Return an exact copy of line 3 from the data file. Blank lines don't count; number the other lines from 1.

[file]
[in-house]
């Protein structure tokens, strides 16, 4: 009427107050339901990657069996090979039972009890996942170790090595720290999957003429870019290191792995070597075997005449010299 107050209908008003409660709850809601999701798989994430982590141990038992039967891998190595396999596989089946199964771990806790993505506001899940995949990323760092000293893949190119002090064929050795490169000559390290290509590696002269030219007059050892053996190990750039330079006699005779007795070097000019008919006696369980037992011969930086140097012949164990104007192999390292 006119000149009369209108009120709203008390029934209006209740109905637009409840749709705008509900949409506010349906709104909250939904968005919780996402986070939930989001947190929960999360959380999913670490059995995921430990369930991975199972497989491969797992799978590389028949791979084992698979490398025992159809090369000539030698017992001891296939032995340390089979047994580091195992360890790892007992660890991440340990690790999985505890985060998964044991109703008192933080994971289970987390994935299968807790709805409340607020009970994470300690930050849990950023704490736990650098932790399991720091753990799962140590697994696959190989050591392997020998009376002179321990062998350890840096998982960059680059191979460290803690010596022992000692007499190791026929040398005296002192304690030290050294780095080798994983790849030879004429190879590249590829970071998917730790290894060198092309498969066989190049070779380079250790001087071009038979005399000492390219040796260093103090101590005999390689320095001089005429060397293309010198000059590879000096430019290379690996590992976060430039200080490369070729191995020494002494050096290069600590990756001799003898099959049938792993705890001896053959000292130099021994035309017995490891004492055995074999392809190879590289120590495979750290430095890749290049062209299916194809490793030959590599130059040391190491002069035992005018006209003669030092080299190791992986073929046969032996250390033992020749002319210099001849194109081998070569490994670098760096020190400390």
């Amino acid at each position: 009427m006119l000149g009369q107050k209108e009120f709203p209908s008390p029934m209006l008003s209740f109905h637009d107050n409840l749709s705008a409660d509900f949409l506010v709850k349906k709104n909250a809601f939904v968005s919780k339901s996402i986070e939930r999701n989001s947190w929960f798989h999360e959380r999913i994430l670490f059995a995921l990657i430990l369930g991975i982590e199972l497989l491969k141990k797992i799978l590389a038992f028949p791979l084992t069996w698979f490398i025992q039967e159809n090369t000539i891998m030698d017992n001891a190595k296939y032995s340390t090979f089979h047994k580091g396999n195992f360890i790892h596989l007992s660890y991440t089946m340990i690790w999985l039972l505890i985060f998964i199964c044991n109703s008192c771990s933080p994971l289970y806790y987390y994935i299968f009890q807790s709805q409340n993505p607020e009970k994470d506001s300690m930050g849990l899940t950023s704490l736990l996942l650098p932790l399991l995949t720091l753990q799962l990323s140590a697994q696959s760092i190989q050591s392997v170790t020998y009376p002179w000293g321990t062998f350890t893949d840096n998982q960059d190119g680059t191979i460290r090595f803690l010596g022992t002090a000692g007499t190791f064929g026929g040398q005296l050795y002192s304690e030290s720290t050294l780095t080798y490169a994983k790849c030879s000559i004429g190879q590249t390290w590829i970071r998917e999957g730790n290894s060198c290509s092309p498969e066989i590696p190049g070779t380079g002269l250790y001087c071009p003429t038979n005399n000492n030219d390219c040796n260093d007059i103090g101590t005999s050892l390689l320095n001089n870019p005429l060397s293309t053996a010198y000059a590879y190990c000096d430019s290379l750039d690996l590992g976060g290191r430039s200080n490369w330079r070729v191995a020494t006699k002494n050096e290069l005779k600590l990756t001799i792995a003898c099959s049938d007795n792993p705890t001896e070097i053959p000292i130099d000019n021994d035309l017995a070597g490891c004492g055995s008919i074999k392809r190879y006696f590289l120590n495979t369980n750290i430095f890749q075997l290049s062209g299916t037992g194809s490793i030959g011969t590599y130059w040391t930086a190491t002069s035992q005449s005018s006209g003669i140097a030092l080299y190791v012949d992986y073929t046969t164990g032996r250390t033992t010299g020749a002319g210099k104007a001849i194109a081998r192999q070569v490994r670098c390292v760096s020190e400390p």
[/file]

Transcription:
């Amino acid at each position: 009427m006119l000149g009369q107050k209108e009120f709203p209908s008390p029934m209006l008003s209740f109905h637009d107050n409840l749709s705008a409660d509900f949409l506010v709850k349906k709104n909250a809601f939904v968005s919780k339901s996402i986070e939930r999701n989001s947190w929960f798989h999360e959380r999913i994430l670490f059995a995921l990657i430990l369930g991975i982590e199972l497989l491969k141990k797992i799978l590389a038992f028949p791979l084992t069996w698979f490398i025992q039967e159809n090369t000539i891998m030698d017992n001891a190595k296939y032995s340390t090979f089979h047994k580091g396999n195992f360890i790892h596989l007992s660890y991440t089946m340990i690790w999985l039972l505890i985060f998964i199964c044991n109703s008192c771990s933080p994971l289970y806790y987390y994935i299968f009890q807790s709805q409340n993505p607020e009970k994470d506001s300690m930050g849990l899940t950023s704490l736990l996942l650098p932790l399991l995949t720091l753990q799962l990323s140590a697994q696959s760092i190989q050591s392997v170790t020998y009376p002179w000293g321990t062998f350890t893949d840096n998982q960059d190119g680059t191979i460290r090595f803690l010596g022992t002090a000692g007499t190791f064929g026929g040398q005296l050795y002192s304690e030290s720290t050294l780095t080798y490169a994983k790849c030879s000559i004429g190879q590249t390290w590829i970071r998917e999957g730790n290894s060198c290509s092309p498969e066989i590696p190049g070779t380079g002269l250790y001087c071009p003429t038979n005399n000492n030219d390219c040796n260093d007059i103090g101590t005999s050892l390689l320095n001089n870019p005429l060397s293309t053996a010198y000059a590879y190990c000096d430019s290379l750039d690996l590992g976060g290191r430039s200080n490369w330079r070729v191995a020494t006699k002494n050096e290069l005779k600590l990756t001799i792995a003898c099959s049938d007795n792993p705890t001896e070097i053959p000292i130099d000019n021994d035309l017995a070597g490891c004492g055995s008919i074999k392809r190879y006696f590289l120590n495979t369980n750290i430095f890749q075997l290049s062209g299916t037992g194809s490793i030959g011969t590599y130059w040391t930086a190491t002069s035992q005449s005018s006209g003669i140097a030092l080299y190791v012949d992986y073929t046969t164990g032996r250390t033992t010299g020749a002319g210099k104007a001849i194109a081998r192999q070569v490994r670098c390292v760096s020190e400390p």